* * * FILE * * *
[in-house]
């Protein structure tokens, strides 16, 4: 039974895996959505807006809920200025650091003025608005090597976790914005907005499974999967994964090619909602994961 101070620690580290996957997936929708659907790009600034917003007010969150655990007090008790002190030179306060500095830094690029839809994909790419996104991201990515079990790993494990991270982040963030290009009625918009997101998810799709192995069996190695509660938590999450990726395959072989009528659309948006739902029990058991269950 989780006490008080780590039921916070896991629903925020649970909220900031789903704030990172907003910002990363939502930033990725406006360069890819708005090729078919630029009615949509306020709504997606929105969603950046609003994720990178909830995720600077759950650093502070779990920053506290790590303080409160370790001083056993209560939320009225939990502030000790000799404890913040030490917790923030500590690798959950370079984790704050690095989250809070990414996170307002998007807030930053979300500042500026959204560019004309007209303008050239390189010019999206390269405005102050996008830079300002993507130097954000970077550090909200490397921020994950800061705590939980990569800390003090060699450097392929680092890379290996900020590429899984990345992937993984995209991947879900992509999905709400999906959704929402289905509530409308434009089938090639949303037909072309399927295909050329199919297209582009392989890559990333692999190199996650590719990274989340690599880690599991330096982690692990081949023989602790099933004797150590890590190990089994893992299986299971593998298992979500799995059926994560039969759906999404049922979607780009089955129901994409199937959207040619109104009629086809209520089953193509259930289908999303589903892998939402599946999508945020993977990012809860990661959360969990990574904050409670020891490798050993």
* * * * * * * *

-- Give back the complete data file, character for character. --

[in-house]
């Protein structure tokens, strides 16, 4: 039974895996959505807006809920200025650091003025608005090597976790914005907005499974999967994964090619909602994961 101070620690580290996957997936929708659907790009600034917003007010969150655990007090008790002190030179306060500095830094690029839809994909790419996104991201990515079990790993494990991270982040963030290009009625918009997101998810799709192995069996190695509660938590999450990726395959072989009528659309948006739902029990058991269950 989780006490008080780590039921916070896991629903925020649970909220900031789903704030990172907003910002990363939502930033990725406006360069890819708005090729078919630029009615949509306020709504997606929105969603950046609003994720990178909830995720600077759950650093502070779990920053506290790590303080409160370790001083056993209560939320009225939990502030000790000799404890913040030490917790923030500590690798959950370079984790704050690095989250809070990414996170307002998007807030930053979300500042500026959204560019004309007209303008050239390189010019999206390269405005102050996008830079300002993507130097954000970077550090909200490397921020994950800061705590939980990569800390003090060699450097392929680092890379290996900020590429899984990345992937993984995209991947879900992509999905709400999906959704929402289905509530409308434009089938090639949303037909072309399927295909050329199919297209582009392989890559990333692999190199996650590719990274989340690599880690599991330096982690692990081949023989602790099933004797150590890590190990089994893992299986299971593998298992979500799995059926994560039969759906999404049922979607780009089955129901994409199937959207040619109104009629086809209520089953193509259930289908999303589903892998939402599946999508945020993977990012809860990661959360969990990574904050409670020891490798050993």